Analyzing A Second Round Pick: The Chandler Parsons Story

The uphill path of an NBA second round draft pick is lonely; filled with obstacles and non-guarantees. It’s dark. It’s tantalizing. These players are so close to the dream they’ve dreamt since their tiny brains were capable of processing dreams and remembering them later. It sits on the tip of their tongue as they come to the realization that they’re sitting on the precipice of either entering a real life NBA rotation, or falling beneath the cracks, to the D-League or Maccabi Tel Aviv. Their heroes are few and far between, with every second round pick believing he’ll hit the lottery within a lottery, growing into a Monta Ellis, Manu Ginobili, or Gilbert Arenas. (At the very least they’re all confident enough to expect something along the lines of Glen Davis, Dejuan Blair, or Landry Fields.)

The second round pick is dispensable, but he also possesses the most to gain and the least to lose, entering the league with the firm conclusion that it was he who deserved the guaranteed money his first round rivals were afforded, and he who from this day forth will outwork all those selected before him. So close to his dream, yet still so far away. This is the life of a second round draft pick.

In 2011, Chandler Parsons was the first player in his school’s history to be named SEC Player of the Year (thanks for coming out Mike Miller, Joakim Noah, and Al Horford). A title that’s either lofty in praise or a testament to how far the conference has fallen when we talk about the nation’s most talented divisions. In 34 minutes per game, he averaged 11.3 points, 7.8 rebounds, and just under three free-throw attempts. In other words, Parsons won the award for reasons undefinable by statistical measurement.

It is for this reason alone a Rockets fan should’ve been nodding assuredly on draft night. Parsons is a near Chase Budinger clone; a player who’s more than advanced in several areas with nary a glaring weakness. He’s versatile, well-rounded, athletically gifted, and smart. He stands a couple inches below seven-feet and plays with the mindset of a selective shooting guard, making him one with the times and a valuable commodity.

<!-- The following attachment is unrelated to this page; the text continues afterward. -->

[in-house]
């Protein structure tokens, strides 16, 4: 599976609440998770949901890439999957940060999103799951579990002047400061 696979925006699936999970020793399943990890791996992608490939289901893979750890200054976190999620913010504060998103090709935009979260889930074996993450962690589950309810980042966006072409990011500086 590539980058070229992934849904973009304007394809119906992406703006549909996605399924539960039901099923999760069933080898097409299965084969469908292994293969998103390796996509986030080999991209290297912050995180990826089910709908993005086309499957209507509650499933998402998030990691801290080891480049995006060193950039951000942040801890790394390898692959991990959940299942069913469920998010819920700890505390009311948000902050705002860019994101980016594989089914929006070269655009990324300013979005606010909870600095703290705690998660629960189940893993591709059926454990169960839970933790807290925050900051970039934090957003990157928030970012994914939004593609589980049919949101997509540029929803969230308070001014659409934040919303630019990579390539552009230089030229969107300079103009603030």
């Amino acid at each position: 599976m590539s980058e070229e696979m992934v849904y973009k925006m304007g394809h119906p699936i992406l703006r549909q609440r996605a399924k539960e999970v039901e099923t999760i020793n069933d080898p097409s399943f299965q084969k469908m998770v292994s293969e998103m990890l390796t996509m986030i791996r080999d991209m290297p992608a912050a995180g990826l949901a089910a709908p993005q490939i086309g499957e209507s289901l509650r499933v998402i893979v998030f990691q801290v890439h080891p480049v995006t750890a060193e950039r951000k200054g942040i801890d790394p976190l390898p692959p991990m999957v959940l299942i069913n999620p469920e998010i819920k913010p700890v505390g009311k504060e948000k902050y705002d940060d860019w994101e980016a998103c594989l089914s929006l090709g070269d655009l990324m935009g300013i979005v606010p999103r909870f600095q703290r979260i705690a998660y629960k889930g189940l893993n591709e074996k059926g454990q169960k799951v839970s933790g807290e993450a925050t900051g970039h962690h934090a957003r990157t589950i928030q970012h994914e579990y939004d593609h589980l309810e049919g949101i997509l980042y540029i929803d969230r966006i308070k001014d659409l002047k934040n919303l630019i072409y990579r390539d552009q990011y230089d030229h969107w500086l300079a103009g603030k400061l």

One scouting report pegs Parsons as a perfect fit at the small forward position when matched alongside scoring guards (Goran Dragic and Kevin Martin, anybody?), as either a spot up shooter or someone capable of cutting without the ball and invading the paint. It’ll be interesting to see how Kevin McHale plays his hand with the rookie. The Rockets are a team capable of making the playoffs, but they’re also wanting to showcase the talents they have in case a trade is warranted. Taking for granted Parsons’ ability to play at the NBA level, does he find room in a regular rotation? As a first year coach with pressures to win in the here and now, does McHale allow the opportunity?

Right now Chandler Parsons is in France—he recently posted a 14 points, 11 rebound, five assist performance for Cholet—fine tuning his skills while the lockout ensues, exposing himself to the physical play of European basketball. When he comes back, assumedly a better player, and the league ends this nonsensical stoppage of play, what title will Parsons be tagged with: Asset or player? Piece or prospect?

Looking at the 2011 second round, what we have is an unusually deep pool of collegiate “stars” whose days of being the man on their team are over, never to return. It’s an adjustment not every skill set can make. Parsons, however, could be one of the hopeful few, recognized as the best player in his conference while barely scoring in double figures. His body type also makes his ceiling a bit higher than others.

Still, Parson’s expected impact at the next level is marginal at best, hence the 38th overall selection. How he shapes in the Rockets organization is one of the more overlooked yet important subplots of the upcoming season. He’s an extremely difficult player to dissect, but has a puncher’s chance of making some sort of difference to the team that drafted him; as a second round draft pick, what else could we expect?


Twitter: @ShakyAnkles

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